On this day 59 years ago, Nelson Mandela burned his passbook in a protest against the Sharpeville Massacre.
On 26 March 1960, five days after the Sharpeville Massacre, Nelson Mandela was photographed burning his passbook to protest the mass shooting.
According to Facebook group Nelson Mandela, the former late South African head of state never carried another passbook again.
On 21 March, 1960, a crowd of about 5 000 to 7 000 protesters went to the police station in Sharpeville to protest the country's pass laws.
The laws demanded that non-white citizens carry passbooks, which were used to regulate and severely limit the movements of black South Africans.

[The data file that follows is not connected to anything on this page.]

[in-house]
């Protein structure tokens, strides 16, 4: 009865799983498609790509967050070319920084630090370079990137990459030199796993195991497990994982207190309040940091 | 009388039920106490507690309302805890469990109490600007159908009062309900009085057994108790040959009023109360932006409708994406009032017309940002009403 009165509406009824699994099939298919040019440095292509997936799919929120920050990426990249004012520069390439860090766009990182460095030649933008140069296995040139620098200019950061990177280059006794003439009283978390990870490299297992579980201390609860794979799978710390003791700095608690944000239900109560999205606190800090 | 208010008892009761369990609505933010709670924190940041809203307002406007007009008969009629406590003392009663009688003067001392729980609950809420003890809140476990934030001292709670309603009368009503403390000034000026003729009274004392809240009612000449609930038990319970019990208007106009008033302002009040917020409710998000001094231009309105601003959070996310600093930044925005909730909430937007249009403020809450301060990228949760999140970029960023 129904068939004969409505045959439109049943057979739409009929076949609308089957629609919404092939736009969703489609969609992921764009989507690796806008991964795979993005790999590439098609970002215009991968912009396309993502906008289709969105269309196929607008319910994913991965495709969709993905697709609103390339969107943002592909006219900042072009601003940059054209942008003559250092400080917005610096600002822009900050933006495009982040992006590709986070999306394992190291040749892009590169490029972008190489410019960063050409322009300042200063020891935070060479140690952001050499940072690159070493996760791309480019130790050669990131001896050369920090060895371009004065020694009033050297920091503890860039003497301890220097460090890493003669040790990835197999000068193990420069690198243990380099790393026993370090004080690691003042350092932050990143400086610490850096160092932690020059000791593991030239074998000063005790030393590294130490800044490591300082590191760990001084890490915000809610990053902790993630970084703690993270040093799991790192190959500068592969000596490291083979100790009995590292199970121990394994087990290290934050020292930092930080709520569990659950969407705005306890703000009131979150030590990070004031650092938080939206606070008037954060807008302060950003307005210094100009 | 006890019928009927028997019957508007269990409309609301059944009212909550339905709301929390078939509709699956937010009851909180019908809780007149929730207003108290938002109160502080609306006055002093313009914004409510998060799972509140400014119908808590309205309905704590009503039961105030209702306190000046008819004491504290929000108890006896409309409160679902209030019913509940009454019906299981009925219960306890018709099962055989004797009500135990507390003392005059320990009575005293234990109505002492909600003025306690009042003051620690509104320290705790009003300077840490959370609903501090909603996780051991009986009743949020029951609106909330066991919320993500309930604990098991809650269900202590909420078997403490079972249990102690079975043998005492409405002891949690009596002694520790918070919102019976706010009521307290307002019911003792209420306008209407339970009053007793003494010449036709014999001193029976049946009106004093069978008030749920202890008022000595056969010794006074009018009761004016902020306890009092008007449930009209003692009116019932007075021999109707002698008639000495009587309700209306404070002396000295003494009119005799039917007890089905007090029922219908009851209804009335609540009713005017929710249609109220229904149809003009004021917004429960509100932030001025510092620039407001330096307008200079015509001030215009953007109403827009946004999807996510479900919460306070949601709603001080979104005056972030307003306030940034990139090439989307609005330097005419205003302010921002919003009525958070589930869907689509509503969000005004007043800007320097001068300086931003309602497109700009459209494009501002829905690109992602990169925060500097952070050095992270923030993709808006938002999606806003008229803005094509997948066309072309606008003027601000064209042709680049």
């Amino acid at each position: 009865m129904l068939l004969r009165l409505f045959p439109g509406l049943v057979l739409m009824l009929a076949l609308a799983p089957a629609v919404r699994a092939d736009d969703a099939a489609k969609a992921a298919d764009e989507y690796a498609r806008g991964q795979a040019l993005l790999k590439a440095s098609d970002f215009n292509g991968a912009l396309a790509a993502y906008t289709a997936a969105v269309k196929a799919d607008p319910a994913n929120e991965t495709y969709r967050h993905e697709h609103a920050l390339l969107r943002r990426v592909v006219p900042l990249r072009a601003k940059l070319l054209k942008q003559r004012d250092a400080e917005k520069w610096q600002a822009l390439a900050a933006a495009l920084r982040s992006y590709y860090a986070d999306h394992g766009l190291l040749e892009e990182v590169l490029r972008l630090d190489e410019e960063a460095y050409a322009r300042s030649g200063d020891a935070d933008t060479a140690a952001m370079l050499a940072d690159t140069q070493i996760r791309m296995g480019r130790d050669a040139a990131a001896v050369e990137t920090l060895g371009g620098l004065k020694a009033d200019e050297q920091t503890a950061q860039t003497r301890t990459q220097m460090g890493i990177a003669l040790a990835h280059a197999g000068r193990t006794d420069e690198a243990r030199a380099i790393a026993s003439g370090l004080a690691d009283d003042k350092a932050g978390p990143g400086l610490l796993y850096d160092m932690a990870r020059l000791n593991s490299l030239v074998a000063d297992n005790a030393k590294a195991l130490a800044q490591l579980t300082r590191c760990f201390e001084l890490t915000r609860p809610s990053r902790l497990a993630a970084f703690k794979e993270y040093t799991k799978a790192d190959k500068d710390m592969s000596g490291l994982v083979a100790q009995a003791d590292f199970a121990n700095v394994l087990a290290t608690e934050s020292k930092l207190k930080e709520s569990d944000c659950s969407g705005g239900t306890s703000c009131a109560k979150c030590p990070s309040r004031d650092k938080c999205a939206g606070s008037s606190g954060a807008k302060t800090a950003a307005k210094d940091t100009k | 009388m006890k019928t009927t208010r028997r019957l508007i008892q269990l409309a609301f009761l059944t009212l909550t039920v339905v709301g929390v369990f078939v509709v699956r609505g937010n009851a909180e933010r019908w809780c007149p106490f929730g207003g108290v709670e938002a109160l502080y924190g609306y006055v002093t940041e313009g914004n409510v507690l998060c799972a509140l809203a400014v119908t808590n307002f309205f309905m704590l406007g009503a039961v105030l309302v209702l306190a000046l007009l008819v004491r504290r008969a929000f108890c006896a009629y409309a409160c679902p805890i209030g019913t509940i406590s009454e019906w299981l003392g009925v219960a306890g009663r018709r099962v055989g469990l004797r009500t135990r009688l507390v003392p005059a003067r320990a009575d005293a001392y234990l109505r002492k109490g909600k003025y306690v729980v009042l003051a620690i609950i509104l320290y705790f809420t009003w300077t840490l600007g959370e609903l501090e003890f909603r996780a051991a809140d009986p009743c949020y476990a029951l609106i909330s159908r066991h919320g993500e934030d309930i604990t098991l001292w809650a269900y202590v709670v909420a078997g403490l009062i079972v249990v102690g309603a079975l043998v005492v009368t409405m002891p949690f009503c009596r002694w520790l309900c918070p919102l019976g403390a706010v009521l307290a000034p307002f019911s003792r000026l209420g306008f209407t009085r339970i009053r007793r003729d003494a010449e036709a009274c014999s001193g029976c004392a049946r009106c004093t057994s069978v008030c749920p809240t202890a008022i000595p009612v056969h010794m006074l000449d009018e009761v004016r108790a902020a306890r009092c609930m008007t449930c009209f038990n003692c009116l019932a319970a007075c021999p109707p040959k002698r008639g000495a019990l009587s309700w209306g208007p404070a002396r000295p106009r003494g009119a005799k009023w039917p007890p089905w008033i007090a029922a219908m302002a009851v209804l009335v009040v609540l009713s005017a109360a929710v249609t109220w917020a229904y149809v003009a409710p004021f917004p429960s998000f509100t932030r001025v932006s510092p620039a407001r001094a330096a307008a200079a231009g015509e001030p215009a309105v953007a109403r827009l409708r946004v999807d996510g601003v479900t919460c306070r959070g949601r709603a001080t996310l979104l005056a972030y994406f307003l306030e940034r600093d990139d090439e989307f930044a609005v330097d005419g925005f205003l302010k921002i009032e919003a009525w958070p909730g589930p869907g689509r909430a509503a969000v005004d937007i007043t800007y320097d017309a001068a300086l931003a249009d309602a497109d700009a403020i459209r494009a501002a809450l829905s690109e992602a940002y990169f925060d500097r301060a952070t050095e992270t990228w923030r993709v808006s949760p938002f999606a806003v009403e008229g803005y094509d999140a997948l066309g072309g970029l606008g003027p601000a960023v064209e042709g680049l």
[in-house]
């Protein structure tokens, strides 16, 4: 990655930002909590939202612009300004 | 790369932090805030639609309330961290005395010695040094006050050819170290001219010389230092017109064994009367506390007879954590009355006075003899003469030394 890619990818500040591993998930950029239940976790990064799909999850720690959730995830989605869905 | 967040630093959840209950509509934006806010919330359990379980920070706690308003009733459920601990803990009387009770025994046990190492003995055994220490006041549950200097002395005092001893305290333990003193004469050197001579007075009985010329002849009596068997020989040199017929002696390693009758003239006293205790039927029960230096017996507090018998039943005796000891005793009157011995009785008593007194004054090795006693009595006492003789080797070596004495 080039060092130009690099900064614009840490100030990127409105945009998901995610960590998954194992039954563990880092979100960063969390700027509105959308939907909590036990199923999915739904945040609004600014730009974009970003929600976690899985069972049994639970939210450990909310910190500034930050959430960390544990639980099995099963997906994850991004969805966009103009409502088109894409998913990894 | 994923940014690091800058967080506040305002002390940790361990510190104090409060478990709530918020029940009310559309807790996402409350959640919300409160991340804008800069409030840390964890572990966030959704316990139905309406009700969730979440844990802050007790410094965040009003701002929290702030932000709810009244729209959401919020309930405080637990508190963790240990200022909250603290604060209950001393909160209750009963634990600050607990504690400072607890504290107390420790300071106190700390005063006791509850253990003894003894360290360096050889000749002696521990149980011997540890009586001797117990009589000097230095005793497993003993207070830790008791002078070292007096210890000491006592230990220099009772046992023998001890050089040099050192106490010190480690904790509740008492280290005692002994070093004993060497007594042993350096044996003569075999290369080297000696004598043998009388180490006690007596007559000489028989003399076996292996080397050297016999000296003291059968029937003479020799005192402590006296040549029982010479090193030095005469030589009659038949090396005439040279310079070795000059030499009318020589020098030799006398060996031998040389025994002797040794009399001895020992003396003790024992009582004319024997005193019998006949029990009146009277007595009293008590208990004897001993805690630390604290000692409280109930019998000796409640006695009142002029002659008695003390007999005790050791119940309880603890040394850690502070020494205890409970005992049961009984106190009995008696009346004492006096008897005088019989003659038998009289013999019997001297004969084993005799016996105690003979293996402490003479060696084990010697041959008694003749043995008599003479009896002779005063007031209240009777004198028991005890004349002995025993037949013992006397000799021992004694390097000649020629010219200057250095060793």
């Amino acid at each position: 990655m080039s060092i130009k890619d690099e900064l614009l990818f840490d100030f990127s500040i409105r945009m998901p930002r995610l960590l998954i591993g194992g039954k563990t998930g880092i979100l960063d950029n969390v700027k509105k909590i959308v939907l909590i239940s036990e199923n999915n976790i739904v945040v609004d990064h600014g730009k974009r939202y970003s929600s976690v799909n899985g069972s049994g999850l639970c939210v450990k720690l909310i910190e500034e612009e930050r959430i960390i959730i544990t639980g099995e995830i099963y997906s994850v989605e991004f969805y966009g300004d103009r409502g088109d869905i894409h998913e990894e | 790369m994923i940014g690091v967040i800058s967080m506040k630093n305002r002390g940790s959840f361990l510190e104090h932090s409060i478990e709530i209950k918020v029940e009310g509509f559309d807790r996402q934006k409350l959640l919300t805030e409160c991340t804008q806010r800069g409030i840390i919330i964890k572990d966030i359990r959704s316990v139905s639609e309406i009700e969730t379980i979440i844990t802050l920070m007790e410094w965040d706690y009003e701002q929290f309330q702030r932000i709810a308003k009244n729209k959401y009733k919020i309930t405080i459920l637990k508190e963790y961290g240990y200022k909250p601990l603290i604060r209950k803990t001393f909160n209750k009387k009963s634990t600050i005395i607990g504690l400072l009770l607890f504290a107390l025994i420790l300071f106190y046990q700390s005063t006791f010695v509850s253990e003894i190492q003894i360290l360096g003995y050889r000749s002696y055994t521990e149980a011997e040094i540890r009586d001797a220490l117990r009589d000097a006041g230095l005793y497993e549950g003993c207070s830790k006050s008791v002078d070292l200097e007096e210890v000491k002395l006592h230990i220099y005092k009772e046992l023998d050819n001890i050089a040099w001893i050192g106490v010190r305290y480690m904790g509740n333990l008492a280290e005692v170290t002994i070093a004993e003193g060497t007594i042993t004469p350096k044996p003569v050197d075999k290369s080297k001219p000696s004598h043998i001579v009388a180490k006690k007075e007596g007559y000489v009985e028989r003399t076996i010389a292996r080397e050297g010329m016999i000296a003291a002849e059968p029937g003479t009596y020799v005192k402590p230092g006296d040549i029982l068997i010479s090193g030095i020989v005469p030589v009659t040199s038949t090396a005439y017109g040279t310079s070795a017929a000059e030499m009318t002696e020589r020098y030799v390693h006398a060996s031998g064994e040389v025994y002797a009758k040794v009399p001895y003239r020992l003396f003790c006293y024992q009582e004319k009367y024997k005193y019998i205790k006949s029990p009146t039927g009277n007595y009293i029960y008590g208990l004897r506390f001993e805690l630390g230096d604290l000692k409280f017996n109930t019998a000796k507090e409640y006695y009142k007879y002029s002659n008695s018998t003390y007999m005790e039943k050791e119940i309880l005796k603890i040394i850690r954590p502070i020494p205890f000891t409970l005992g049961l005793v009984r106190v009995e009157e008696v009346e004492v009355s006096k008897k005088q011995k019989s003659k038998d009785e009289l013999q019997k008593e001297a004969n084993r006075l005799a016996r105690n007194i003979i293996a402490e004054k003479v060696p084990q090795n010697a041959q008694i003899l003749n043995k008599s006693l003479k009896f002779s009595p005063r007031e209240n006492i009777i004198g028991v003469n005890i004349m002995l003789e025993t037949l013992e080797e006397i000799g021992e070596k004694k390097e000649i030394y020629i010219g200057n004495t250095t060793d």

However, the demonstration against the pass laws turned devastating when police officers opened fire on the crowd, killing 69 people and injuring 180 others.
According to Wikipedia, the total number of casualties during the Sharpeville Massacre was 249, 29 of whom were children.
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In protest to the massacre, Mandela burned his passbook, never carrying another one. The pass laws were ultimately revoked in 1986.
Briefly.co.za gathered South Africans were inspired by Madiba's bravery in protesting the massacre and they praised the late former president on social media.
Linda Taylor commented: "Truly a great man that did so much for Africa!"
Michel Araujo added: "He was right , it was very disrespectful , some people of the autorities used to call it dompass."
Anitha Johns simply wrote: "Brave heart."
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